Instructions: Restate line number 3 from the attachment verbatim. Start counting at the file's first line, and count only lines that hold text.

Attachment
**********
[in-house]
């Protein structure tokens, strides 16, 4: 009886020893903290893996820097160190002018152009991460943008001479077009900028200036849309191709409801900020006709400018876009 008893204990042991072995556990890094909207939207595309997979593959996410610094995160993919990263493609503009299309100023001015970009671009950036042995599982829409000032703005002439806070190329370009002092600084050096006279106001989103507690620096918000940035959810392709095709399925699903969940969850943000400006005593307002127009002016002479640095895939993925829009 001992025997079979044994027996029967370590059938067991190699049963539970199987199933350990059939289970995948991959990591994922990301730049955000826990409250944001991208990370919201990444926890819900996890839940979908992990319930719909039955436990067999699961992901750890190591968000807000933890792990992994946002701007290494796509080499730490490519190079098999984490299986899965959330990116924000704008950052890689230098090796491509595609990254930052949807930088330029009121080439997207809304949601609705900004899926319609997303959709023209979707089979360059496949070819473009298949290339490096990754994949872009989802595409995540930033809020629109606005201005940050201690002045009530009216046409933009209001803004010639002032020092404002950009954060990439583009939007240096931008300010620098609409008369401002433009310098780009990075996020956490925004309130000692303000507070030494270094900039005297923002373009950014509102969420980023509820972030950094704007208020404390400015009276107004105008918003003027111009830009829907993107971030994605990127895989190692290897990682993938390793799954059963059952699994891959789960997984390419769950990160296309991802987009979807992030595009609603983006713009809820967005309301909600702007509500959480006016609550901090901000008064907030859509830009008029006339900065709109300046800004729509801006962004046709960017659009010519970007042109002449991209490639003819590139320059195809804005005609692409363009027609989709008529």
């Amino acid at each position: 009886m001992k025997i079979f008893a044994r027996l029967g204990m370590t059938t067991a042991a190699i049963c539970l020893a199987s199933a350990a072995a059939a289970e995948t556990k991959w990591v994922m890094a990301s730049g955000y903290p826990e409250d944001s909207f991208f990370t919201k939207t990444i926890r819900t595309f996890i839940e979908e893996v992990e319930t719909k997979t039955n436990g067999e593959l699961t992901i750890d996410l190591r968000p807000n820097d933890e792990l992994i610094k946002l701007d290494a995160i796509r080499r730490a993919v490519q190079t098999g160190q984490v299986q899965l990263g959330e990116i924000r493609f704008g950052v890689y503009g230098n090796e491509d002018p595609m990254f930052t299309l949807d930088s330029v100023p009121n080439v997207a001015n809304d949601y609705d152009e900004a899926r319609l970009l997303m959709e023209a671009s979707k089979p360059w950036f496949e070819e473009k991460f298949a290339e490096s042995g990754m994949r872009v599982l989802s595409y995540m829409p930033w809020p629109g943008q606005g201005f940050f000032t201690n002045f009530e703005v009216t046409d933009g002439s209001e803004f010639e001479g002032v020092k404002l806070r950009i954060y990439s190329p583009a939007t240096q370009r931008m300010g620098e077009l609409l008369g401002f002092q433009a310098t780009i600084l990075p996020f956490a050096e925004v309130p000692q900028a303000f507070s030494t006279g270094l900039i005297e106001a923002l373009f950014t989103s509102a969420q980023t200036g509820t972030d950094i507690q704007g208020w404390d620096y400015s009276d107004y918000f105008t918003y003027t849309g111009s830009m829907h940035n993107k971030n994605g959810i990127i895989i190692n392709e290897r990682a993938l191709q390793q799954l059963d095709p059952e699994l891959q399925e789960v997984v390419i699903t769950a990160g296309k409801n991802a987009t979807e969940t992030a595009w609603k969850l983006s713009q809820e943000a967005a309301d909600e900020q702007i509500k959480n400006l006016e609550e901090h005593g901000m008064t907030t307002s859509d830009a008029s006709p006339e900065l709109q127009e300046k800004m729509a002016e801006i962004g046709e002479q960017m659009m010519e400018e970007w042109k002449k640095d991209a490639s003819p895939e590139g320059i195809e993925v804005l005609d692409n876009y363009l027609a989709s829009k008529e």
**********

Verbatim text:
């Amino acid at each position: 009886m001992k025997i079979f008893a044994r027996l029967g204990m370590t059938t067991a042991a190699i049963c539970l020893a199987s199933a350990a072995a059939a289970e995948t556990k991959w990591v994922m890094a990301s730049g955000y903290p826990e409250d944001s909207f991208f990370t919201k939207t990444i926890r819900t595309f996890i839940e979908e893996v992990e319930t719909k997979t039955n436990g067999e593959l699961t992901i750890d996410l190591r968000p807000n820097d933890e792990l992994i610094k946002l701007d290494a995160i796509r080499r730490a993919v490519q190079t098999g160190q984490v299986q899965l990263g959330e990116i924000r493609f704008g950052v890689y503009g230098n090796e491509d002018p595609m990254f930052t299309l949807d930088s330029v100023p009121n080439v997207a001015n809304d949601y609705d152009e900004a899926r319609l970009l997303m959709e023209a671009s979707k089979p360059w950036f496949e070819e473009k991460f298949a290339e490096s042995g990754m994949r872009v599982l989802s595409y995540m829409p930033w809020p629109g943008q606005g201005f940050f000032t201690n002045f009530e703005v009216t046409d933009g002439s209001e803004f010639e001479g002032v020092k404002l806070r950009i954060y990439s190329p583009a939007t240096q370009r931008m300010g620098e077009l609409l008369g401002f002092q433009a310098t780009i600084l990075p996020f956490a050096e925004v309130p000692q900028a303000f507070s030494t006279g270094l900039i005297e106001a923002l373009f950014t989103s509102a969420q980023t200036g509820t972030d950094i507690q704007g208020w404390d620096y400015s009276d107004y918000f105008t918003y003027t849309g111009s830009m829907h940035n993107k971030n994605g959810i990127i895989i190692n392709e290897r990682a993938l191709q390793q799954l059963d095709p059952e699994l891959q399925e789960v997984v390419i699903t769950a990160g296309k409801n991802a987009t979807e969940t992030a595009w609603k969850l983006s713009q809820e943000a967005a309301d909600e900020q702007i509500k959480n400006l006016e609550e901090h005593g901000m008064t907030t307002s859509d830009a008029s006709p006339e900065l709109q127009e300046k800004m729509a002016e801006i962004g046709e002479q960017m659009m010519e400018e970007w042109k002449k640095d991209a490639s003819p895939e590139g320059i195809e993925v804005l005609d692409n876009y363009l027609a989709s829009k008529e």